Her baby was just 40 days old when Ms Sumarti Ningsih left for Hong Kong in 2011 to work as a domestic helper.
It wasn't an easy decision for the single mother to leave the newborn and her family behind in Indonesia.
But the 23-year-old had no choice because in their small town of Cilacap in Central Java, work was hard to come by.
It was a question of putting food on the table.
Ms Ningsih's brother, Mr Suyitno, told The New Paper over the phone from Cilacap yesterday: "She did not just send us money, she also brought much joy to our household. Every one was happy when she was around."
But their world came crashing down when Ms Ningsih and another Indonesian woman, Ms Seneng Mujiasih, were brutally killed in Hong Kong two years ago.
The murderer, British investment banker Rurik Jutting, was sentenced to life in prison yesterday.
Upon hearing news of the verdict, Mr Suyitno, 27, said his family could finally feel "relief" after two years of waiting.
Speaking in Bahasa Indonesia, he said: "We as a family are happy with the verdict and we're thankful to the government which took our family's side."
But he added that his family intends to ask for compensation and will be consulting their lawyers.
Mr Suyitno, who is unemployed, said his sister would occasionally visit her son, Muhammad Hkafiz Arnovan, bearing toys and clothes.
The boy, now five, would happily accept these presents from the woman he called "auntie", without knowing she was his mother.
He was taken care of by Mr Suyitno's parents, and to him, they were his parents.
Mr Suyitno said Ms Ningsih never came home empty-handed.
He said: "When she came back, she would bring clothes or toys for her son, even though he did not know who she really was.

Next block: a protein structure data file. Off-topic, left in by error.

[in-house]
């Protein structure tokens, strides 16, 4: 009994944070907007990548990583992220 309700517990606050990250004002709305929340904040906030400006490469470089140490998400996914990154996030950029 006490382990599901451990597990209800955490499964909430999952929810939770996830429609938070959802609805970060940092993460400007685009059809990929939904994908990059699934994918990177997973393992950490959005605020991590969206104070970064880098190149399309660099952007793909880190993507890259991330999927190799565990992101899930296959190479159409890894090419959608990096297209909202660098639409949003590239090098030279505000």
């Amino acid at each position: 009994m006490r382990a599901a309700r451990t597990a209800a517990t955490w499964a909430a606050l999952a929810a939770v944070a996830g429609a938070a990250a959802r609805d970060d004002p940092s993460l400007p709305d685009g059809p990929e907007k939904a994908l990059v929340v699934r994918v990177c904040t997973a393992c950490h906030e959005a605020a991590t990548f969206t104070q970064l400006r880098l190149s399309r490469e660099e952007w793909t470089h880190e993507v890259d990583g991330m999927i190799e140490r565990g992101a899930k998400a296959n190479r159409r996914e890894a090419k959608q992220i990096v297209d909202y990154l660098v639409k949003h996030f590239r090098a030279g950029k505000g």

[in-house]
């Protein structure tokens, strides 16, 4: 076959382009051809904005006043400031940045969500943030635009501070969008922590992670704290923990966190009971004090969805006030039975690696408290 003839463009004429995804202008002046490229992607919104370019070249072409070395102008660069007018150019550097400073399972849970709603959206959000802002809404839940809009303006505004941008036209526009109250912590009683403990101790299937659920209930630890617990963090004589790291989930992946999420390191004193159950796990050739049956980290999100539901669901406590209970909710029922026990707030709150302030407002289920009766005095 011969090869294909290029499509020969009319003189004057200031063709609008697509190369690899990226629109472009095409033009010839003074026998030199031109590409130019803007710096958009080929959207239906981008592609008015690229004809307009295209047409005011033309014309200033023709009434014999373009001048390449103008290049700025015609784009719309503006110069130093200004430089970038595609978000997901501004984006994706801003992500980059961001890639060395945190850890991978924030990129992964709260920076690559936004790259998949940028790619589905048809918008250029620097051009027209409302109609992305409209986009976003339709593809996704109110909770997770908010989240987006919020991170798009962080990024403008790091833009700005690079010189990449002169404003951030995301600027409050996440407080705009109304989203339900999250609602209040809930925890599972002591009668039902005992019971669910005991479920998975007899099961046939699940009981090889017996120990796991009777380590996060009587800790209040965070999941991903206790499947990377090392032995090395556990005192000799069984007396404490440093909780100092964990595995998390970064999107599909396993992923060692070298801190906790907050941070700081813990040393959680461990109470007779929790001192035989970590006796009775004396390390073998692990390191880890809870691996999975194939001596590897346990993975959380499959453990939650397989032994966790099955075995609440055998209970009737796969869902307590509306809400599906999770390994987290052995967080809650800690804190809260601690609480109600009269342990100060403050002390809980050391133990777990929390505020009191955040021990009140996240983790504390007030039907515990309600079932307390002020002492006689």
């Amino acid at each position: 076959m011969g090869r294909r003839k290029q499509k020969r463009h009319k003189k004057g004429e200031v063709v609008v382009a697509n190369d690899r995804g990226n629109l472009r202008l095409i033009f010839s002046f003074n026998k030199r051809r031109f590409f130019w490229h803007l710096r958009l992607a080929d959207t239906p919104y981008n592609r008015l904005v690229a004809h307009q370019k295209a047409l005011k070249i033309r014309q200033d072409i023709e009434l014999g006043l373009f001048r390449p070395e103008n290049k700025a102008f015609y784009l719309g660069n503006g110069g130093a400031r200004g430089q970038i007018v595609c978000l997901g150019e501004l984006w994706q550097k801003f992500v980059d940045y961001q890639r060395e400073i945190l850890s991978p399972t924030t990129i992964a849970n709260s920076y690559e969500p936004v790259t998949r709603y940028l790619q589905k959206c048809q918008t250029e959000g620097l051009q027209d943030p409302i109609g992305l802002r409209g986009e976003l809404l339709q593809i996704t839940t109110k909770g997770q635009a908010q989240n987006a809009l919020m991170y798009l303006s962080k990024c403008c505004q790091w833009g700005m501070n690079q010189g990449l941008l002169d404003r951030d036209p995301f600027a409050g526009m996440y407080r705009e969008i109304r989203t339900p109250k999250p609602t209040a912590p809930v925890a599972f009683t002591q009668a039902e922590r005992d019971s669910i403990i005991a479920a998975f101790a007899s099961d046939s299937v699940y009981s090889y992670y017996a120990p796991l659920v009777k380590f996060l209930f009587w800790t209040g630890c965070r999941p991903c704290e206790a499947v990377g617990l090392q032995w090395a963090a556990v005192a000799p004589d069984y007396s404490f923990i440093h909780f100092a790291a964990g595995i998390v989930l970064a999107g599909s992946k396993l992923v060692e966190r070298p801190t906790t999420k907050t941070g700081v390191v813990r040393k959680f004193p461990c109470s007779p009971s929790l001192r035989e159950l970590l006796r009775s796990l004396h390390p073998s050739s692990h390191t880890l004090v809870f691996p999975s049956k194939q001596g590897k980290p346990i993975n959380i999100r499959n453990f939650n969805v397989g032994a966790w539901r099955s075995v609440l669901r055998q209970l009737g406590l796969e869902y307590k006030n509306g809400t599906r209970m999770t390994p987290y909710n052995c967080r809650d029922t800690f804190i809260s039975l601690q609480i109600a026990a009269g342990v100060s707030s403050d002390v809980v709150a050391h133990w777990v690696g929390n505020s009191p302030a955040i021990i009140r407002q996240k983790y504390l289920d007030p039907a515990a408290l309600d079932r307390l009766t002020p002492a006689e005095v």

"She just wanted the best for him."
Mr Suyitno said they have since told the son that the "auntie" will not come home with presents again.
Mr Suyitno described his sister as a "happy and fun person" whose top priority was her family.
To support her family, she started working at a young age as a babysitter and cleaner.
Despite being away, Mr Suyitno said his sister "never forgot" about her family.
She would regularly send back money and would always remind her family to "give Hkafiz what he wanted".
The family of four now survives day-to-day by doing odd jobs.
In the two years since Ms Ningsih was murdered, Mr Suyitno said his family had always stayed away from news about the investigations or the trial because the grisly details were too much for them to bear.
"People would come up to us and give us updates. To be polite, my family would listen but would never ask to find out more," he said, his voice cracking.
He added: "Each new piece of information was too horrific to imagine. We did not seek it out.
"We just want good memories of her."
'He's an extreme danger to women'
The judge called his actions "sickening in the extreme and beyond a normal person's imagination".
The gruesome tale of torture, rape and murder, which played out in the Hong Kong High Court over 10 days, came to a predictable end yesterday.
British investment banker Rurik Jutting, 31, was sentenced to life in prison for the 2014 murder of two Indonesian women - Ms Sumarti Ningsih, 23, and Ms Seneng Mujiasih, 26.